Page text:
Rich in every hue

Updated: 2011-08-26 11:58

By Yang Yang (China Daily European Weekly)

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Rich in every hue
2. Medog county

In 1933 James Hilton wrote of the heavenly land of Shangari-La in his bestseller novel The Lost Horizon. It became the symbol of a fictional paradise but there is indeed a mysterious idyllic valley sheltered from the bitter cold in eastern Tibet.

In Tibetan Medog, or Metok, literally means "an array of lotus" and is not accessible by vehicles. In this county sits the Yarlung Zangbo Grand Canyon, the largest of its kind in the world, which flows with spectacular roaring waters.

The cyan waters of Buqun Lake are crystal clear and the lake is surrounded by tropical rain forests. Duoxiongla Pass is the only way into Medog and for most trekkers is a huge challenge, not only because of its 4,221 m elevation, but also because of the fickle and rapidly changing weather and uncertain road conditions.

One may experience four seasons in only one day from the severe cold to the subtropical jungle.

The best time to visit Medog is between June and October.

3. Biru Skull Wall, Naqu

Funeral customs of Tibetan people are unique. Instead of a coffin burial or cremation, locals expose the deceased to the nature.

The charnel ground's west gate is used by the living giving their respects, while the south entrance is where the bodies are carried in.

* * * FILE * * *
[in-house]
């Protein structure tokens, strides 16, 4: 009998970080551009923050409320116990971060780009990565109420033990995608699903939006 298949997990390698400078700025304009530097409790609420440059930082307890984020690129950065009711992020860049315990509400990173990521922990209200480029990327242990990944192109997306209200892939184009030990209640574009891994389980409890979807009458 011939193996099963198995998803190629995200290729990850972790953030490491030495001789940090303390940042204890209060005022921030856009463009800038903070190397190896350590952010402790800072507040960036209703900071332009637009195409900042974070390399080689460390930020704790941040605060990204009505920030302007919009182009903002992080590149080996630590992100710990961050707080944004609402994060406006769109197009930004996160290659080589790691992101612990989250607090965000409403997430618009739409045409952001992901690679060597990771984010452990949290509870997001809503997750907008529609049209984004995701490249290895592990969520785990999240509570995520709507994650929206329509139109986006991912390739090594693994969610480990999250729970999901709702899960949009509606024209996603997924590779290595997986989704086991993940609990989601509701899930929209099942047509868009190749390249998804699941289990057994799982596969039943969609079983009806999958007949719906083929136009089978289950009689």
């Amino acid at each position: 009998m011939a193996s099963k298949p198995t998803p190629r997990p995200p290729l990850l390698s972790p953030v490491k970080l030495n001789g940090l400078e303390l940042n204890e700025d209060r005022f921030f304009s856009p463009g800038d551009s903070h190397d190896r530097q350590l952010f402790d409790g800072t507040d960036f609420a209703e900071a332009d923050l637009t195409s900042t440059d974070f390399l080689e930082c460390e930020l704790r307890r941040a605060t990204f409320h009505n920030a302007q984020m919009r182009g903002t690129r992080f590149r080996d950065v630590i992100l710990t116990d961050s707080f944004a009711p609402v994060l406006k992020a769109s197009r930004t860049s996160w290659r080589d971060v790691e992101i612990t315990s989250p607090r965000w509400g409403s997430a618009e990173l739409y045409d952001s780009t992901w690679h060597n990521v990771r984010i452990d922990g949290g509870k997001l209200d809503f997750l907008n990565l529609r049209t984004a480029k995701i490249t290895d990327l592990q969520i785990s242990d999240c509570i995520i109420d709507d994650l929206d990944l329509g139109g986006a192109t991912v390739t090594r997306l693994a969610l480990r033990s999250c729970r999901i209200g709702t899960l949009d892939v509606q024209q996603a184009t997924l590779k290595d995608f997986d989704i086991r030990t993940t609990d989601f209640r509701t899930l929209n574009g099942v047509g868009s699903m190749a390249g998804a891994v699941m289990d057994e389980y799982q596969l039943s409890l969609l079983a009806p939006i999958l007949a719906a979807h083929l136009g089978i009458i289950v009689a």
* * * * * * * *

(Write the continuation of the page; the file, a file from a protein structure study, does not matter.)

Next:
The bungalow on the north is exclusively for monks who carry out religious ceremonies.

4. Rongbuk Monastry, Shigatse

This lofty location is a marvellous place to view Mt Qomolangma (Mount Everest). With an altitude of 5,154 m, it is the highest monastery in the world. It takes trekkers two to three hours to reach Mt Qomolangma Base Camp from the monastery but the spectacular sunrises and sunsets make it very worthwhile.

It is probably best to avoid the climb from July to August because the area is often shrouded in cloud and fog.

5. Ranwok (Ranwu) Lake,

Changdu prefecture

Ranwok is a tiny town known for its crystal-clear and tranquil lake that is the largest in southeastern Tibet. In Tibetan language Ranwok means "the piling of dead bodies".

Legend says there was once a fight between a buffalo and an ox and both were killed in the battle. The two bodies turned into great mountains and the Ranwok Lake lies in between.

Other great glaciers and mountains surround the lake include Gangrigabu Mountain in the southwest and Lagu Glacier in the north. The melted snow and ice supply the lake with a constant stream of water, and at the foot of the surrounding peak, there are verdant grasslands and plants. It is a picture of harmony with the snowy mountains reflected in the blue lake.

Spring and autumn are the best time to visit. Every spring, small pink flowers spread on the grasslands, extending to the glaciers afar. There is a very European feel about this place, and some even call it "China's Switzerland".

There are villages on the shores of the lake, and their houses differ from most Tibetan houses in that there doors and windows are devoid of paintings and decorations.

The houses are small and compact, which helps keep them warm during the severe winter.

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